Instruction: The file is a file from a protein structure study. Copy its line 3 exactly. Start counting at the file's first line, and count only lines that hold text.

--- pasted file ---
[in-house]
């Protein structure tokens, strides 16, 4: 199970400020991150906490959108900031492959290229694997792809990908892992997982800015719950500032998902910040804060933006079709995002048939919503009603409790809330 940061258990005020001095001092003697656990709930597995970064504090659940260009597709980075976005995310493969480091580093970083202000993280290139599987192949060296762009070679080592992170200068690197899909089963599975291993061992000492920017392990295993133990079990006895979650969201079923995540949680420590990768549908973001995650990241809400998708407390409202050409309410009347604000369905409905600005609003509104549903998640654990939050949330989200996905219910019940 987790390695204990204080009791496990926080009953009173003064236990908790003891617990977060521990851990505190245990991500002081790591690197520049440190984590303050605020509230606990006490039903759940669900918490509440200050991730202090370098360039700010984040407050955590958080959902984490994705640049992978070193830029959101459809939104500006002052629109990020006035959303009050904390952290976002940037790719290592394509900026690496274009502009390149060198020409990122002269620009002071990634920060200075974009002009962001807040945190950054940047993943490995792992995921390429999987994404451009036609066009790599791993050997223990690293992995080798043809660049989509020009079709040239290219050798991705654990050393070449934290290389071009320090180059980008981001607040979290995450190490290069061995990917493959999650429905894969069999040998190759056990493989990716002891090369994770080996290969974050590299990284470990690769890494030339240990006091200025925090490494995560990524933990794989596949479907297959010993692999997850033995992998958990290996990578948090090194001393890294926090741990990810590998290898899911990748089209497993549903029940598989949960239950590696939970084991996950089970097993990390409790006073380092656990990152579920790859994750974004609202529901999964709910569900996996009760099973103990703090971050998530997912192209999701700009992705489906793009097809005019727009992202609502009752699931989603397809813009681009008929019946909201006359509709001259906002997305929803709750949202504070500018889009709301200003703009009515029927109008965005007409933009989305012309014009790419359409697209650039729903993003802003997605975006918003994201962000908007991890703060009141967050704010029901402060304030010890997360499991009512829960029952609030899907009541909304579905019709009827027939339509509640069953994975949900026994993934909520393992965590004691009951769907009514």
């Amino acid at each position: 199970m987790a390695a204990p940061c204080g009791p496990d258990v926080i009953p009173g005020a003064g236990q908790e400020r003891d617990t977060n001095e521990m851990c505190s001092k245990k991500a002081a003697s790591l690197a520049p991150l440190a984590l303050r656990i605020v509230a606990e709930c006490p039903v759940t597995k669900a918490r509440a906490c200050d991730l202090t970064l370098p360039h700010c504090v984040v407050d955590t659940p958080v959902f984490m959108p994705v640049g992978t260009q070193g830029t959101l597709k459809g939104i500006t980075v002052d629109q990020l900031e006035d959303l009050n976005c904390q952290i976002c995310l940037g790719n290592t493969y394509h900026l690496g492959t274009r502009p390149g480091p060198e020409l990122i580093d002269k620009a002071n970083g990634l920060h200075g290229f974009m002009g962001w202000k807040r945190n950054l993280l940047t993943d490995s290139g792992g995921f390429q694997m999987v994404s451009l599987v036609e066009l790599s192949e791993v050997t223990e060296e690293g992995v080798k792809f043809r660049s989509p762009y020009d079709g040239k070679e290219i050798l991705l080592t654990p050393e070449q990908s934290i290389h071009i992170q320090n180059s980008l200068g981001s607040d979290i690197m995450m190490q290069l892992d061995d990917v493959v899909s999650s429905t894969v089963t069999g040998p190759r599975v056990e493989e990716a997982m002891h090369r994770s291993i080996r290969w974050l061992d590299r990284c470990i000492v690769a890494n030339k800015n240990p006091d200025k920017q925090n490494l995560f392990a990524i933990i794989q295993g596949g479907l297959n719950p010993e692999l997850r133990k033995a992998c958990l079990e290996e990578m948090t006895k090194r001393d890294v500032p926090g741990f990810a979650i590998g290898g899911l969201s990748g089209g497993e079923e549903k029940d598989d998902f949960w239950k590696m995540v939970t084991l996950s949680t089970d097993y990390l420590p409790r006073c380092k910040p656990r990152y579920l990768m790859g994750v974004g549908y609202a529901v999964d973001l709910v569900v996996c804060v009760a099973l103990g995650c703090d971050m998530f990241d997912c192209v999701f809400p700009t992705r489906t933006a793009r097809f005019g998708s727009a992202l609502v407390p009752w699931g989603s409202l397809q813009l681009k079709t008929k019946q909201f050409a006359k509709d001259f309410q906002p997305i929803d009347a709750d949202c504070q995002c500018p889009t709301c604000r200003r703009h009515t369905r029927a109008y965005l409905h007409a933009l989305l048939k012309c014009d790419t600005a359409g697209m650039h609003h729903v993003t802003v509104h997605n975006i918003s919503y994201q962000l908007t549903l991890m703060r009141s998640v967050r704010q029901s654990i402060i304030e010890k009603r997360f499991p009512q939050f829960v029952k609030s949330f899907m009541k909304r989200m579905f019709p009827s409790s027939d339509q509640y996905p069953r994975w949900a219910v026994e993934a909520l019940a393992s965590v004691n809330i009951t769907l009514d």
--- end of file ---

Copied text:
């Amino acid at each position: 199970m987790a390695a204990p940061c204080g009791p496990d258990v926080i009953p009173g005020a003064g236990q908790e400020r003891d617990t977060n001095e521990m851990c505190s001092k245990k991500a002081a003697s790591l690197a520049p991150l440190a984590l303050r656990i605020v509230a606990e709930c006490p039903v759940t597995k669900a918490r509440a906490c200050d991730l202090t970064l370098p360039h700010c504090v984040v407050d955590t659940p958080v959902f984490m959108p994705v640049g992978t260009q070193g830029t959101l597709k459809g939104i500006t980075v002052d629109q990020l900031e006035d959303l009050n976005c904390q952290i976002c995310l940037g790719n290592t493969y394509h900026l690496g492959t274009r502009p390149g480091p060198e020409l990122i580093d002269k620009a002071n970083g990634l920060h200075g290229f974009m002009g962001w202000k807040r945190n950054l993280l940047t993943d490995s290139g792992g995921f390429q694997m999987v994404s451009l599987v036609e066009l790599s192949e791993v050997t223990e060296e690293g992995v080798k792809f043809r660049s989509p762009y020009d079709g040239k070679e290219i050798l991705l080592t654990p050393e070449q990908s934290i290389h071009i992170q320090n180059s980008l200068g981001s607040d979290i690197m995450m190490q290069l892992d061995d990917v493959v899909s999650s429905t894969v089963t069999g040998p190759r599975v056990e493989e990716a997982m002891h090369r994770s291993i080996r290969w974050l061992d590299r990284c470990i000492v690769a890494n030339k800015n240990p006091d200025k920017q925090n490494l995560f392990a990524i933990i794989q295993g596949g479907l297959n719950p010993e692999l997850r133990k033995a992998c958990l079990e290996e990578m948090t006895k090194r001393d890294v500032p926090g741990f990810a979650i590998g290898g899911l969201s990748g089209g497993e079923e549903k029940d598989d998902f949960w239950k590696m995540v939970t084991l996950s949680t089970d097993y990390l420590p409790r006073c380092k910040p656990r990152y579920l990768m790859g994750v974004g549908y609202a529901v999964d973001l709910v569900v996996c804060v009760a099973l103990g995650c703090d971050m998530f990241d997912c192209v999701f809400p700009t992705r489906t933006a793009r097809f005019g998708s727009a992202l609502v407390p009752w699931g989603s409202l397809q813009l681009k079709t008929k019946q909201f050409a006359k509709d001259f309410q906002p997305i929803d009347a709750d949202c504070q995002c500018p889009t709301c604000r200003r703009h009515t369905r029927a109008y965005l409905h007409a933009l989305l048939k012309c014009d790419t600005a359409g697209m650039h609003h729903v993003t802003v509104h997605n975006i918003s919503y994201q962000l908007t549903l991890m703060r009141s998640v967050r704010q029901s654990i402060i304030e010890k009603r997360f499991p009512q939050f829960v029952k609030s949330f899907m009541k909304r989200m579905f019709p009827s409790s027939d339509q509640y996905p069953r994975w949900a219910v026994e993934a909520l019940a393992s965590v004691n809330i009951t769907l009514d």